I recently read ‘Why I Write‘ by George Orwell and within the essay ‘Politics and the English Language’ lie the ‘writing rules’ sometimes quoted on Twitter and elsewhere online.

It’s an interesting essay where he points out that jargon, unoriginal metaphors, padding and ‘humbug’ are used increasingly in politics and creeping into other literary arena’s.

Bear in mind that this was written in 1946 so he’s rapidly spinning in his grave at the moment.

The fact George frequently uses the word ‘humbug’ throughout this book is an unmitigated joy.

His rules are;

i. Never use a metaphor, similie or other figure of speech which you are used to seeing in print.

ii. Never use a long word where a short one will do.

iii. If it is possible to cut a word out, always cut it out.

iv. Never use the passive where you can use the active.

v. Never use a foreign phrase, a scientific word or a jargon word if you can think of an everyday English equivalent.

vi. Break any of these rules sooner than say anything outright barbarous.

All makes sense, except I wasn’t too sure about – iv. Never use the passive where you can use the active. – so a quick search brings up this ‘Active Voice Versus Passive Voice‘ which is a good explanation of ensuring the ‘subject’ of a sentence is put first.

So what’s the object of these rules?

Clarity.  Orwell writes, before introducing these rules;

it is better to put off using words as long as possible to get one’s meanings as clear as one can through pictures or sensations.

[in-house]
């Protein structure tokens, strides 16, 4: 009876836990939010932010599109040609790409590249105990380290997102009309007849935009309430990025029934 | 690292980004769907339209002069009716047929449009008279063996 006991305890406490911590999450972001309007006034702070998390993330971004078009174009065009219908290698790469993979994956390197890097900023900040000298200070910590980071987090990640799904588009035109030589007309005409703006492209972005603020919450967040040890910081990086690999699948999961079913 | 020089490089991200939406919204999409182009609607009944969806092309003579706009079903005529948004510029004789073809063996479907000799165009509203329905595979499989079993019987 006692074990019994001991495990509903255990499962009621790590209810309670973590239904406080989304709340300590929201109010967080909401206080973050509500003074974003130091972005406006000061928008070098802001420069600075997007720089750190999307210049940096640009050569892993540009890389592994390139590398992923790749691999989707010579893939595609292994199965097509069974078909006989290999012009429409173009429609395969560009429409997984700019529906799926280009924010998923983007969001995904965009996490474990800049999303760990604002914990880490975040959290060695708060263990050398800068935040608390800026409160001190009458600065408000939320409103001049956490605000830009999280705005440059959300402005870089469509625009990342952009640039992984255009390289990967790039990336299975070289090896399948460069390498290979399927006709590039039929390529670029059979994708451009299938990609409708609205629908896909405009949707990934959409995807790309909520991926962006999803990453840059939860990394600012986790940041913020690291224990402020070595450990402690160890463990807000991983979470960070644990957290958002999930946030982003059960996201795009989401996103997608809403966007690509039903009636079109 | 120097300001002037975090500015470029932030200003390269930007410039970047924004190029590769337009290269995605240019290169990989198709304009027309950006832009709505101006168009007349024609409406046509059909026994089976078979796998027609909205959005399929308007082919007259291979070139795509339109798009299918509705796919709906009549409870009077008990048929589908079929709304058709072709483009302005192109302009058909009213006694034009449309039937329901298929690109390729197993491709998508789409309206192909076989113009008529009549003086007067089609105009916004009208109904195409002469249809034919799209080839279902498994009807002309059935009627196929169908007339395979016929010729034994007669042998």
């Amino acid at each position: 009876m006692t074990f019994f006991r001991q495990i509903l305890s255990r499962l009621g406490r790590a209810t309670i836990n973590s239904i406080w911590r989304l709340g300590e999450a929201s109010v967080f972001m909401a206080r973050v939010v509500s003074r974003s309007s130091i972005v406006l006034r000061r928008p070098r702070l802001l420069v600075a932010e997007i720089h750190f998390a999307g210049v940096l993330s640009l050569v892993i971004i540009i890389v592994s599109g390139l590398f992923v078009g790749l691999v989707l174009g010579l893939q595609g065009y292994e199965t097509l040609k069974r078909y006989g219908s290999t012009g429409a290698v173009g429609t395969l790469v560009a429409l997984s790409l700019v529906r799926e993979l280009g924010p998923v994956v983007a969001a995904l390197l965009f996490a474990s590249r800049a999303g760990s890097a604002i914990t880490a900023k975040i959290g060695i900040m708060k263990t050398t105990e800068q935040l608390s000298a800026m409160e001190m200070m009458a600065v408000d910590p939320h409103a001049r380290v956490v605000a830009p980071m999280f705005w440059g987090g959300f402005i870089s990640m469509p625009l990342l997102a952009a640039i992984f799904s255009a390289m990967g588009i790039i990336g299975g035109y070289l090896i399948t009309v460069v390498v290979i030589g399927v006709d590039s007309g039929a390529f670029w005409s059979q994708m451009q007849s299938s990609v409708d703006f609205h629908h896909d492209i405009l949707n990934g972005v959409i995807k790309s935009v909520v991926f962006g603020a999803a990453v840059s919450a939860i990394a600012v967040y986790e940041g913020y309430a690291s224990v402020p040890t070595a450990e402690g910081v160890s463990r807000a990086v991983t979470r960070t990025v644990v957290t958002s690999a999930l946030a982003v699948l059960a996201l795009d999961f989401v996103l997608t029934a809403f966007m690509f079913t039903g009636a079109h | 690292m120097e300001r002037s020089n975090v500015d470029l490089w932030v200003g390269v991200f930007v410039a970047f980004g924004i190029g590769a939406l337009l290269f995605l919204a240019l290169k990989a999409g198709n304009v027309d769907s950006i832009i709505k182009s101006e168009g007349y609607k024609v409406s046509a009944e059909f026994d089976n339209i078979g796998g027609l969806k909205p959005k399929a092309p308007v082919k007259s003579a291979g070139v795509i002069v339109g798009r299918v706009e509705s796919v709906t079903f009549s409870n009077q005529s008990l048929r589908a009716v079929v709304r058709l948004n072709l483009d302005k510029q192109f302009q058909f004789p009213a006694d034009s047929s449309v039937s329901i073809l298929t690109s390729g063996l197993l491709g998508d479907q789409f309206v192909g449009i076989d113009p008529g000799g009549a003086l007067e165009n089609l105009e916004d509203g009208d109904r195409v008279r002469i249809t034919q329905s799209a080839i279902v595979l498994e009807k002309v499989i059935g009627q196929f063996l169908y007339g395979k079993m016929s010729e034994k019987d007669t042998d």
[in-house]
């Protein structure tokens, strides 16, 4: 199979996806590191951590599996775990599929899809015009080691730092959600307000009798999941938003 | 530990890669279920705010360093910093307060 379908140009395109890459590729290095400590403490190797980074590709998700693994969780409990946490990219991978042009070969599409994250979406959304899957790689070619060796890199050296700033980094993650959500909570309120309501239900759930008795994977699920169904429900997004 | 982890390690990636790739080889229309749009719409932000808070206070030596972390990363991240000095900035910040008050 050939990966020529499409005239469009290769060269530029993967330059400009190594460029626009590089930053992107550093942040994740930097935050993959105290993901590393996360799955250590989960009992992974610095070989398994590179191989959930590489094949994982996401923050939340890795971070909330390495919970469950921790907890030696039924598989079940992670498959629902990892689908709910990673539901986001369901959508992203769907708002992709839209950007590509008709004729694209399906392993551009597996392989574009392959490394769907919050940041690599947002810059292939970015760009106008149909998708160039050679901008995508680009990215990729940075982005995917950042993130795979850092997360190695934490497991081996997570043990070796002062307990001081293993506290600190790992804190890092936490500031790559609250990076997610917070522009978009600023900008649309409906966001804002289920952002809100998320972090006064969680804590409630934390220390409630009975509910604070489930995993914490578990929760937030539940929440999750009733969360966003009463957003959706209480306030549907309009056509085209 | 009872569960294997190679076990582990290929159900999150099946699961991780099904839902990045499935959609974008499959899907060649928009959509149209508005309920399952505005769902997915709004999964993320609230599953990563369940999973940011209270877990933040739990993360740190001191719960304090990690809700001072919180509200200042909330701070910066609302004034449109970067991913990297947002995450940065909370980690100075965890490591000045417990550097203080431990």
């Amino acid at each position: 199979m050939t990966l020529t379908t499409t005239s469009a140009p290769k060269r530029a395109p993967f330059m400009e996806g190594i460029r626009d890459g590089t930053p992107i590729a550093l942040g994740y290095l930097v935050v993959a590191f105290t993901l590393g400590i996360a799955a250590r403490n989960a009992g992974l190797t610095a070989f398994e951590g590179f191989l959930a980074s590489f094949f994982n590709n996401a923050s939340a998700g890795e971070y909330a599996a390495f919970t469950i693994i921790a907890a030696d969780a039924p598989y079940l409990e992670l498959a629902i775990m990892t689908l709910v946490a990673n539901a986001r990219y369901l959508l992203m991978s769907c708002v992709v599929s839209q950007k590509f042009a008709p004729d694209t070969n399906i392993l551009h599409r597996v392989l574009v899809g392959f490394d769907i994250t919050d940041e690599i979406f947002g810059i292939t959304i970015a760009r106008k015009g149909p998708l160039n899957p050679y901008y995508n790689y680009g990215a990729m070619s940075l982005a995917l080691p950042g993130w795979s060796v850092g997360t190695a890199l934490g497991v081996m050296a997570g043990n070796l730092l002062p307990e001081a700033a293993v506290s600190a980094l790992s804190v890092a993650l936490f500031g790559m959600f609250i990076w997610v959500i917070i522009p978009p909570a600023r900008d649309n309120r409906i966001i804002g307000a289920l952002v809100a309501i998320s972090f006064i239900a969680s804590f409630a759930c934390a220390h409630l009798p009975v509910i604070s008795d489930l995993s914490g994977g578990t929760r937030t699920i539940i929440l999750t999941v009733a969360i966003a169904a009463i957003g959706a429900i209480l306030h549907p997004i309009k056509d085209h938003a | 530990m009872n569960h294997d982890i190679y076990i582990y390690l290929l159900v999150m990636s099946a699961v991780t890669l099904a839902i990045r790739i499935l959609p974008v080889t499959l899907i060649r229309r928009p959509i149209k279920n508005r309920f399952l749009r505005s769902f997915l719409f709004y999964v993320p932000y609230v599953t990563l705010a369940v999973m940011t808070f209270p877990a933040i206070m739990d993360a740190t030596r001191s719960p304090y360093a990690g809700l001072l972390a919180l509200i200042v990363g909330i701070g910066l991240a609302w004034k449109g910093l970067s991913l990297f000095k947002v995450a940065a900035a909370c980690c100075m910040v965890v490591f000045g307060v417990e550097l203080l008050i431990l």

Use your thesaurus sparingly and your thoughts rigorously. There should always be space for art and craft in your writing but elaborating more on the style than the content can lose a reader…it loses me. I have an imagination, I can picture things in my mind, fill in the blanks, I don’t want a writer doing the thinking for me and leading me by the hand like a lost child.

The other beautiful point Orwell makes later on in this essay is;

…when you make a stupid remark its stupidity will be obvious, even to yourself.

I love this point!

I’ve sometimes tried to follow a train of thought in a first draft and got derailed by the ugly twists and awkward turns. If I can’t follow one of my own thoughts a few months later then how the hell is anyone else?! More often than not, the quick fix was to delete that particular messy sentence or concept. Other times, a little more careful thinking and tweaking would soon see it patched up into a functioning piece of prose.

Capacious and perspicacious words will not improve your ideas if they’re not good enough.

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